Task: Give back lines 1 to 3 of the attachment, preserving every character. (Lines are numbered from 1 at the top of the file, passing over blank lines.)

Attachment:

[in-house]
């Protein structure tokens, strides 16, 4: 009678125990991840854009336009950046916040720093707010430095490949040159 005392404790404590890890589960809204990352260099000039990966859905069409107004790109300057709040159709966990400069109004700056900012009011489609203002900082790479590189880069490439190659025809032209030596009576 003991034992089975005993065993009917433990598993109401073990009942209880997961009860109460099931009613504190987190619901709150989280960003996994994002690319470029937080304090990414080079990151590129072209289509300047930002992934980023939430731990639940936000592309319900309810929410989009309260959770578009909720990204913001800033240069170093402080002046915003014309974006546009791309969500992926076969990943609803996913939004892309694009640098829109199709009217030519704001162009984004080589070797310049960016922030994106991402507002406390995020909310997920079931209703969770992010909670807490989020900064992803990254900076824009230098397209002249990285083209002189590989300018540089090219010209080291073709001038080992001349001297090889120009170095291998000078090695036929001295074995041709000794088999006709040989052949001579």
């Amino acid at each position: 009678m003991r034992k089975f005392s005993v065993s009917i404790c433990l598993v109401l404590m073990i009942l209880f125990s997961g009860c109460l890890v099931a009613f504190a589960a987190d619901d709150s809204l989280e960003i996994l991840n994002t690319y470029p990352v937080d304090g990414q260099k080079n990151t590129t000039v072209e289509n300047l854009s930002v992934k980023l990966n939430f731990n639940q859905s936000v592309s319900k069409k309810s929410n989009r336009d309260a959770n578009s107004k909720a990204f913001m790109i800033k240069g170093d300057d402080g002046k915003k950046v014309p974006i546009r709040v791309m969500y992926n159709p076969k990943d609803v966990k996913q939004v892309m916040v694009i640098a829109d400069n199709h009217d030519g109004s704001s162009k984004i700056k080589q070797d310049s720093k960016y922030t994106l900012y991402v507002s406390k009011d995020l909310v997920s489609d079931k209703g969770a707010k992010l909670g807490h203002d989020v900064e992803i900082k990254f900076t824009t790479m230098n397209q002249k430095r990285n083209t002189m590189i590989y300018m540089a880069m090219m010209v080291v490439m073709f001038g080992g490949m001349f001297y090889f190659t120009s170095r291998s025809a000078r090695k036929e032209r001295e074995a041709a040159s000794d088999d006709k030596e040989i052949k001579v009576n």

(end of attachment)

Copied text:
[in-house]
């Protein structure tokens, strides 16, 4: 009678125990991840854009336009950046916040720093707010430095490949040159 005392404790404590890890589960809204990352260099000039990966859905069409107004790109300057709040159709966990400069109004700056900012009011489609203002900082790479590189880069490439190659025809032209030596009576 003991034992089975005993065993009917433990598993109401073990009942209880997961009860109460099931009613504190987190619901709150989280960003996994994002690319470029937080304090990414080079990151590129072209289509300047930002992934980023939430731990639940936000592309319900309810929410989009309260959770578009909720990204913001800033240069170093402080002046915003014309974006546009791309969500992926076969990943609803996913939004892309694009640098829109199709009217030519704001162009984004080589070797310049960016922030994106991402507002406390995020909310997920079931209703969770992010909670807490989020900064992803990254900076824009230098397209002249990285083209002189590989300018540089090219010209080291073709001038080992001349001297090889120009170095291998000078090695036929001295074995041709000794088999006709040989052949001579």
């Amino acid at each position: 009678m003991r034992k089975f005392s005993v065993s009917i404790c433990l598993v109401l404590m073990i009942l209880f125990s997961g009860c109460l890890v099931a009613f504190a589960a987190d619901d709150s809204l989280e960003i996994l991840n994002t690319y470029p990352v937080d304090g990414q260099k080079n990151t590129t000039v072209e289509n300047l854009s930002v992934k980023l990966n939430f731990n639940q859905s936000v592309s319900k069409k309810s929410n989009r336009d309260a959770n578009s107004k909720a990204f913001m790109i800033k240069g170093d300057d402080g002046k915003k950046v014309p974006i546009r709040v791309m969500y992926n159709p076969k990943d609803v966990k996913q939004v892309m916040v694009i640098a829109d400069n199709h009217d030519g109004s704001s162009k984004i700056k080589q070797d310049s720093k960016y922030t994106l900012y991402v507002s406390k009011d995020l909310v997920s489609d079931k209703g969770a707010k992010l909670g807490h203002d989020v900064e992803i900082k990254f900076t824009t790479m230098n397209q002249k430095r990285n083209t002189m590189i590989y300018m540089a880069m090219m010209v080291v490439m073709f001038g080992g490949m001349f001297y090889f190659t120009s170095r291998s025809a000078r090695k036929e032209r001295e074995a041709a040159s000794d088999d006709k030596e040989i052949k001579v009576n």